Music: Practice & Theory Stack Exchange is a question and answer site for musicians, students, and enthusiasts. Join them; it only takes a minute:

Sign up
Here's how it works:
  1. Anybody can ask a question
  2. Anybody can answer
  3. The best answers are voted up and rise to the top

The Endpin of my double bass keeps creaking when I play some certain notes.

enter image description here

Is there a way to make it stop? It's pretty annoying sometimes. Someone told me to cut it off, but I don't really want to do that, because I might want to sell it some day and I think the buyer would want the whole Endpin.

share|improve this question
Take it to a reputable repair shop or luthier and find out what's really going on. Endpins are replaceable. – Carl Witthoft Nov 12 '13 at 15:17
Just the endpin or the whole bass? – Shevliaskovic Nov 12 '13 at 15:18
The whole bass, so the fellow can determine the source of the noise. – Carl Witthoft Nov 12 '13 at 15:24
up vote 4 down vote accepted

Your Endpin appears to be creaking by way of sympathetic resonance or vibration. As you noted certain notes cause the creaking while others do not which indicates that there is resonant frequency that the Endpin is reacting too.

The best advice would be to have you take the instrument to a respected luthier for inspection and possible repair. I say 'possible' as this might be the case of a badly designed instrument which may make a repair impossible.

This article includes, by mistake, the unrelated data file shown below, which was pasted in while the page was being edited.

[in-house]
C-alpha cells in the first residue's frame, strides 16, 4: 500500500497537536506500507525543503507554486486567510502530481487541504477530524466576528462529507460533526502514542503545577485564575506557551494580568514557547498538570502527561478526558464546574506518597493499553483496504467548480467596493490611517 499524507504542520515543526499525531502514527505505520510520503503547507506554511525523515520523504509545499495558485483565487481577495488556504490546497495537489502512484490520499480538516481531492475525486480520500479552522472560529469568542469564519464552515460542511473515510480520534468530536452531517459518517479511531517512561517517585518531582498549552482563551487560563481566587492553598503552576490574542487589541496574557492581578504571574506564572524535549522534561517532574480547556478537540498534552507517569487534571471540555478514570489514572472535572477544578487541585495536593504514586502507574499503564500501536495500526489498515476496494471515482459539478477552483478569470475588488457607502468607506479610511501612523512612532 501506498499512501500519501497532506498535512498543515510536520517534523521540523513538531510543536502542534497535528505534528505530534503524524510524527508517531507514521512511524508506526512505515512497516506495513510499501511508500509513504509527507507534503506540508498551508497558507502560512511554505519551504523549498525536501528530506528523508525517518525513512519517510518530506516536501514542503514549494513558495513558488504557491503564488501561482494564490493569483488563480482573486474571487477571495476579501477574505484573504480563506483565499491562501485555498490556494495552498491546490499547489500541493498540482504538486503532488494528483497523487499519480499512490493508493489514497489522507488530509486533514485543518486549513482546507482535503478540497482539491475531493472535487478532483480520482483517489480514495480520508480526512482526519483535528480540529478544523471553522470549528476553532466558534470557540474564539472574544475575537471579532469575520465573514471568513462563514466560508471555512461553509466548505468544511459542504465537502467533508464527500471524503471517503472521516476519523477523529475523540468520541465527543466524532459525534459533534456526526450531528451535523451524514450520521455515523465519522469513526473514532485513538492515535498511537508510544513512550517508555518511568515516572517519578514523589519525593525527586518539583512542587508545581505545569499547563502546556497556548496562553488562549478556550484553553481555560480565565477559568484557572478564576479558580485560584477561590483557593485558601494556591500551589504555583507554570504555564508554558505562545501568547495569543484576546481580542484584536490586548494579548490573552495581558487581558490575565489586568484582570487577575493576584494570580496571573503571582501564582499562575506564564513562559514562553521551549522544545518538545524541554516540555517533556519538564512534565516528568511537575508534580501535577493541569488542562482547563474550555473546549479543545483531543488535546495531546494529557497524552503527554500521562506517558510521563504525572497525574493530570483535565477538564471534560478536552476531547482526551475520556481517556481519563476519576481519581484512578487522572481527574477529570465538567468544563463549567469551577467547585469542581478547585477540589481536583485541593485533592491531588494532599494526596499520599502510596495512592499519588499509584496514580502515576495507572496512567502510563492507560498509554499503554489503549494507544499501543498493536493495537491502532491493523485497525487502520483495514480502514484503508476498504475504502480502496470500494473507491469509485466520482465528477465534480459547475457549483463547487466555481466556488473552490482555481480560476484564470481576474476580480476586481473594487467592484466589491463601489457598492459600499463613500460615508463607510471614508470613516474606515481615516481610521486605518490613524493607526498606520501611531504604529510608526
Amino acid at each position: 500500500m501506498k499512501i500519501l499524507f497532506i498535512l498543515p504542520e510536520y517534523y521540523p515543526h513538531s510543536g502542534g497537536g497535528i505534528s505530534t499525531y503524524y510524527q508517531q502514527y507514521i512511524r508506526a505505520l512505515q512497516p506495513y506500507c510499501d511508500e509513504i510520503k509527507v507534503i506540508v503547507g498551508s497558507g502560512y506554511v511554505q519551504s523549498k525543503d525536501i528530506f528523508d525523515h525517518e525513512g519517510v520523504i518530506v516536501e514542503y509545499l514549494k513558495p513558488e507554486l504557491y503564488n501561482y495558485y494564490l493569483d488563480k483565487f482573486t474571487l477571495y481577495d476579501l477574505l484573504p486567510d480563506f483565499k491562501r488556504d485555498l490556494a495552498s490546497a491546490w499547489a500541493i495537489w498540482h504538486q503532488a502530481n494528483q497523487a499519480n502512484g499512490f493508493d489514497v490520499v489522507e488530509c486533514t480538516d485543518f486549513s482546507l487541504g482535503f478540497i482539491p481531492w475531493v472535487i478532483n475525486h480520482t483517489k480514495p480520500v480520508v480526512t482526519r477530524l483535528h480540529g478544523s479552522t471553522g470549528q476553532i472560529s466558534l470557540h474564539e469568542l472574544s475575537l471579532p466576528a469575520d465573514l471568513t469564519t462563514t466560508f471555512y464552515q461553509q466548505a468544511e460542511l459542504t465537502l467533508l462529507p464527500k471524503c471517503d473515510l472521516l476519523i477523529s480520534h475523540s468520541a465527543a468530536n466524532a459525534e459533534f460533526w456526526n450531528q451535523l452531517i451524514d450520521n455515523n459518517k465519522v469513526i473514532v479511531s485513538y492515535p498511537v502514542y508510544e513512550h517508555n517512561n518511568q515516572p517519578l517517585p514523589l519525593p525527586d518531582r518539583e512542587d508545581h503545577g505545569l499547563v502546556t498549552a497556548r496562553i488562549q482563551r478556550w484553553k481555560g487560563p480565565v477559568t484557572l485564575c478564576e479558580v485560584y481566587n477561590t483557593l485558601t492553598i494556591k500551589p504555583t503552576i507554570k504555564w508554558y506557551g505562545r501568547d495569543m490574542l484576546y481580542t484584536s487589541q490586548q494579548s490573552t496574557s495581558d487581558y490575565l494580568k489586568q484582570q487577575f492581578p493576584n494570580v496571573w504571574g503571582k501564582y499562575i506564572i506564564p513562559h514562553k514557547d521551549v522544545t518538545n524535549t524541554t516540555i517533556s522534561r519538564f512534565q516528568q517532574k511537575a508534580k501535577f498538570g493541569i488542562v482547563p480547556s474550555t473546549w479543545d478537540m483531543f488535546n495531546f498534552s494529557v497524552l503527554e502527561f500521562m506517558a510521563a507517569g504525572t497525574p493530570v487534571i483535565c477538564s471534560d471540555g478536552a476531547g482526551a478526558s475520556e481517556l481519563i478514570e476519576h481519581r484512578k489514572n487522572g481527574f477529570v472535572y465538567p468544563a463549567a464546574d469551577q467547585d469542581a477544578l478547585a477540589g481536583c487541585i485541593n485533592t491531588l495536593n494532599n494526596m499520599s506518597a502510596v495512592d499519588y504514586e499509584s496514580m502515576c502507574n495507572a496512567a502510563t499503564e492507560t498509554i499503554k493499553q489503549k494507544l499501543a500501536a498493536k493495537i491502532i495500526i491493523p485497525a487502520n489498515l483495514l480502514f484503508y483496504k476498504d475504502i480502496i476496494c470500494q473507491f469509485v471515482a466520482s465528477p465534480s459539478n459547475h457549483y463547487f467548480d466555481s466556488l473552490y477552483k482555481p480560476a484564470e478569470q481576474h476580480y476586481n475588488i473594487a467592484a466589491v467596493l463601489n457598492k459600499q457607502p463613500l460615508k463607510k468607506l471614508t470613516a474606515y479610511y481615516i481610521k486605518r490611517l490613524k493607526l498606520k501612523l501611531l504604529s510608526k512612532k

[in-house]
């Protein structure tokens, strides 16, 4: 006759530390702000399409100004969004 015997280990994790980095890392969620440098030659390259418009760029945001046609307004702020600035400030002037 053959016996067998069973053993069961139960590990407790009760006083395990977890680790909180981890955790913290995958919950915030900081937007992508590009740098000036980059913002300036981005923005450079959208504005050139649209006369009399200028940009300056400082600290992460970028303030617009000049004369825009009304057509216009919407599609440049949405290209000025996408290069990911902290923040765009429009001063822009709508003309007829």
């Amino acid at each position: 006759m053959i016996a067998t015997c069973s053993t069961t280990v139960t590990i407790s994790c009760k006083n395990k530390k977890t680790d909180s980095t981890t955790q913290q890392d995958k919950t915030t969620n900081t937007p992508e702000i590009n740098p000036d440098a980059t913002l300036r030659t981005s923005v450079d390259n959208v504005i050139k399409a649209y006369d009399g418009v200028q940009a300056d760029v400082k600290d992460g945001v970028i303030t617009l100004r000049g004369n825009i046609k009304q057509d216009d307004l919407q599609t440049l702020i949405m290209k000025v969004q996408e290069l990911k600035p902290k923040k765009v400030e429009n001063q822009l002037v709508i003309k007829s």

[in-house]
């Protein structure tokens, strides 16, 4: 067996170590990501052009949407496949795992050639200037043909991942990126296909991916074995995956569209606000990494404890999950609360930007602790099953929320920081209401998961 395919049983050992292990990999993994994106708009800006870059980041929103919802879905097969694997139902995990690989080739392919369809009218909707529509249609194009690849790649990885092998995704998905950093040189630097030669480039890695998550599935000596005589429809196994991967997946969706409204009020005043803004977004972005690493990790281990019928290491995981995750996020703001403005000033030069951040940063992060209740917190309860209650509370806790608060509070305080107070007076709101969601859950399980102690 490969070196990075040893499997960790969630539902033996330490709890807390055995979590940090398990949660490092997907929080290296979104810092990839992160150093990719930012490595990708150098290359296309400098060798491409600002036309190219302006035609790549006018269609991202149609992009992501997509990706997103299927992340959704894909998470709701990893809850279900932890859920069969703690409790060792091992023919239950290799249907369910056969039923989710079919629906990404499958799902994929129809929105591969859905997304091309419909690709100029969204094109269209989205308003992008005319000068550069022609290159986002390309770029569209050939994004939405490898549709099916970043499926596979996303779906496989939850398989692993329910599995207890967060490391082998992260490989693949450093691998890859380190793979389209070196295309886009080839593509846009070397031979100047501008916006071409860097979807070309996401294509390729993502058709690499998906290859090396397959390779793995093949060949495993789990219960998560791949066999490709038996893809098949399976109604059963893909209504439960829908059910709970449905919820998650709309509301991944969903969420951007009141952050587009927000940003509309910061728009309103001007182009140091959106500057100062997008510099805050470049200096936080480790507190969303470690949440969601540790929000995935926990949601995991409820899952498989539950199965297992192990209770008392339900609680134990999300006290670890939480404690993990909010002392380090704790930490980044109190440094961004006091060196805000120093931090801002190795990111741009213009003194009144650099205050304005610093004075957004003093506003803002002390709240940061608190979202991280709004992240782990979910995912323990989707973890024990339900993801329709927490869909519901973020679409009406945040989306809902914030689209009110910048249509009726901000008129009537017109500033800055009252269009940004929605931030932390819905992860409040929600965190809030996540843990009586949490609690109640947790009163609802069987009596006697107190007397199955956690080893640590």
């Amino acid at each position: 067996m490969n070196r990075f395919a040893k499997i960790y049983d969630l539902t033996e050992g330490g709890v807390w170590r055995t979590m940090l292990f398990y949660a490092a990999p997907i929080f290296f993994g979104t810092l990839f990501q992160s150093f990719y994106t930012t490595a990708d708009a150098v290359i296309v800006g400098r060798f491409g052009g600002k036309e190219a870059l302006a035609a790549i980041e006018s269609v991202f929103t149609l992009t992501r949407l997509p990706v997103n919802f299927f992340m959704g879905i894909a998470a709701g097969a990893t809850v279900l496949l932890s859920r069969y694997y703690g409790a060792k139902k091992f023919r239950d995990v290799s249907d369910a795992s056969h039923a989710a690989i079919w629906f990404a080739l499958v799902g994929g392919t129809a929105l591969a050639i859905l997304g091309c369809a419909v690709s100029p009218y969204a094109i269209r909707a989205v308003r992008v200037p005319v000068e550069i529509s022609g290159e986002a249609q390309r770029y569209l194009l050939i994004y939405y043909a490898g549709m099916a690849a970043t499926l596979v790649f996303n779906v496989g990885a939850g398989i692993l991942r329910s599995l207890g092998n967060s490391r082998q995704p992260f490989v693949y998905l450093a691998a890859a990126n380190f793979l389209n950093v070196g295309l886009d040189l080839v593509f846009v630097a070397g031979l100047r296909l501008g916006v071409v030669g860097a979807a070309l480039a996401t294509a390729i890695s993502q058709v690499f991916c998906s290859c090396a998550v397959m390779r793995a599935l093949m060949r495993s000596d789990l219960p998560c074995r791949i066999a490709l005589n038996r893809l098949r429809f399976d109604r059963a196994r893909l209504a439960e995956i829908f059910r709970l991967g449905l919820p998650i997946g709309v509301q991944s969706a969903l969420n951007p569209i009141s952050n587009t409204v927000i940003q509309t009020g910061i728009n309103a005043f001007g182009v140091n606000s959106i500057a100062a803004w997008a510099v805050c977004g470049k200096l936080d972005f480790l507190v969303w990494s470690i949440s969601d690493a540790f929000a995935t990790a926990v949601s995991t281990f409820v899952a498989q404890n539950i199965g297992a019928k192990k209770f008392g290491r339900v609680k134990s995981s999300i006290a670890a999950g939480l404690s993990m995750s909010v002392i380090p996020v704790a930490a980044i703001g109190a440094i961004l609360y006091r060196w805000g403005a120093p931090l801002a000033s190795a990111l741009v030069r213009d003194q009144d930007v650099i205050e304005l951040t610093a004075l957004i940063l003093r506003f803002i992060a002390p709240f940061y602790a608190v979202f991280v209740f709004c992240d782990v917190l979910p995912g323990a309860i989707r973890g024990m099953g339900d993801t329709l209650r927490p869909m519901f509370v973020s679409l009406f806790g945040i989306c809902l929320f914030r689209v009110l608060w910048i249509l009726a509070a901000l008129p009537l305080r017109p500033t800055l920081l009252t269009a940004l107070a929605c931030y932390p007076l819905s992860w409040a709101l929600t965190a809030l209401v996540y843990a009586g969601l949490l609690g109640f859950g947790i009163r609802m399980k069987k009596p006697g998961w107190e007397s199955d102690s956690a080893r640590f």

In the meantime, a simple workaround other than removing or cutting off the Endpin, would be the opposite. That is add more mass to the pin to change its resonant frequency. You could do this a number of ways and still make this modification reversible so you do not make any permanent changes to the instrument.

One way to do this would be to use a C clamp but add felt to the edges that engage the Endpin, or a Spring Clamp (be sure that the teeth are coated with soft plastic), or a Handscrew Clamp.

If your Endpin is removable then by all means try something lighter or heavier with the same diameter to see which item is less likely to creak.

share|improve this answer

Your Answer


By posting your answer, you agree to the privacy policy and terms of service.

Not the answer you're looking for? Browse other questions tagged or ask your own question.